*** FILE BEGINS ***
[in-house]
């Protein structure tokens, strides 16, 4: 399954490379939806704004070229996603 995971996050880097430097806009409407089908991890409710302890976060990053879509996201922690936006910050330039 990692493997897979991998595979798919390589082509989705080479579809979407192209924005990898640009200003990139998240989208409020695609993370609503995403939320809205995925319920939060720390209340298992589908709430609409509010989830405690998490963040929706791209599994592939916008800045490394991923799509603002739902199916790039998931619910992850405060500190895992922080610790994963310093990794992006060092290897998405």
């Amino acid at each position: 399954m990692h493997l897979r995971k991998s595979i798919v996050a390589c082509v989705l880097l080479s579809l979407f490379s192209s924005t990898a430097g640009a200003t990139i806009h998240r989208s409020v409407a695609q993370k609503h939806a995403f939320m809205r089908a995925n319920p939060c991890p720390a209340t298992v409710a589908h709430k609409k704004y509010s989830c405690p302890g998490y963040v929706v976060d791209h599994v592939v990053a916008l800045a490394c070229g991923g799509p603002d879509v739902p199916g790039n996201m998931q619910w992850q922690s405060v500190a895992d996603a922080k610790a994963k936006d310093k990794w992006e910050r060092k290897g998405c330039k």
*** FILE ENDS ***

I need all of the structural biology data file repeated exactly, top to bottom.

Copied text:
[in-house]
């Protein structure tokens, strides 16, 4: 399954490379939806704004070229996603 995971996050880097430097806009409407089908991890409710302890976060990053879509996201922690936006910050330039 990692493997897979991998595979798919390589082509989705080479579809979407192209924005990898640009200003990139998240989208409020695609993370609503995403939320809205995925319920939060720390209340298992589908709430609409509010989830405690998490963040929706791209599994592939916008800045490394991923799509603002739902199916790039998931619910992850405060500190895992922080610790994963310093990794992006060092290897998405």
């Amino acid at each position: 399954m990692h493997l897979r995971k991998s595979i798919v996050a390589c082509v989705l880097l080479s579809l979407f490379s192209s924005t990898a430097g640009a200003t990139i806009h998240r989208s409020v409407a695609q993370k609503h939806a995403f939320m809205r089908a995925n319920p939060c991890p720390a209340t298992v409710a589908h709430k609409k704004y509010s989830c405690p302890g998490y963040v929706v976060d791209h599994v592939v990053a916008l800045a490394c070229g991923g799509p603002d879509v739902p199916g790039n996201m998931q619910w992850q922690s405060v500190a895992d996603a922080k610790a994963k936006d310093k990794w992006e910050r060092k290897g998405c330039k």